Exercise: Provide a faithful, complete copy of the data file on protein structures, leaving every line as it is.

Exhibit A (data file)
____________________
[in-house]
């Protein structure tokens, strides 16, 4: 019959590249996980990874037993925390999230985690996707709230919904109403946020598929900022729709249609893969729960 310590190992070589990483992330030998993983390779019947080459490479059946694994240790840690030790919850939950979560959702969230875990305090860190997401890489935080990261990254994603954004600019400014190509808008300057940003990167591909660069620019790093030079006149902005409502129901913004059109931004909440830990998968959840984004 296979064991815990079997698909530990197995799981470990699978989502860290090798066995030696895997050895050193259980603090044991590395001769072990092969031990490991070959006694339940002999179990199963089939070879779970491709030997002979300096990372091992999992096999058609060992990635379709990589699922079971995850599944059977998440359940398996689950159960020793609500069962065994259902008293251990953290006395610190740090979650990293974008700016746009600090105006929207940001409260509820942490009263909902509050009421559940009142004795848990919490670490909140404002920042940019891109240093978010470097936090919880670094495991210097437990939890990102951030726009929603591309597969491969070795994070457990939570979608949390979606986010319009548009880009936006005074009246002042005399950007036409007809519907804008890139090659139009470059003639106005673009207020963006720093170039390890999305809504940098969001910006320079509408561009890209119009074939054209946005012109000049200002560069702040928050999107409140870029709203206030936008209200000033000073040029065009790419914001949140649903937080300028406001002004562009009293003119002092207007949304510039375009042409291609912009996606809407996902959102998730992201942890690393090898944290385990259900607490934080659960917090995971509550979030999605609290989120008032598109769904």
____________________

[in-house]
């Protein structure tokens, strides 16, 4: 019959590249996980990874037993925390999230985690996707709230919904109403946020598929900022729709249609893969729960 310590190992070589990483992330030998993983390779019947080459490479059946694994240790840690030790919850939950979560959702969230875990305090860190997401890489935080990261990254994603954004600019400014190509808008300057940003990167591909660069620019790093030079006149902005409502129901913004059109931004909440830990998968959840984004 296979064991815990079997698909530990197995799981470990699978989502860290090798066995030696895997050895050193259980603090044991590395001769072990092969031990490991070959006694339940002999179990199963089939070879779970491709030997002979300096990372091992999992096999058609060992990635379709990589699922079971995850599944059977998440359940398996689950159960020793609500069962065994259902008293251990953290006395610190740090979650990293974008700016746009600090105006929207940001409260509820942490009263909902509050009421559940009142004795848990919490670490909140404002920042940019891109240093978010470097936090919880670094495991210097437990939890990102951030726009929603591309597969491969070795994070457990939570979608949390979606986010319009548009880009936006005074009246002042005399950007036409007809519907804008890139090659139009470059003639106005673009207020963006720093170039390890999305809504940098969001910006320079509408561009890209119009074939054209946005012109000049200002560069702040928050999107409140870029709203206030936008209200000033000073040029065009790419914001949140649903937080300028406001002004562009009293003119002092207007949304510039375009042409291609912009996606809407996902959102998730992201942890690393090898944290385990259900607490934080659960917090995971509550979030999605609290989120008032598109769904």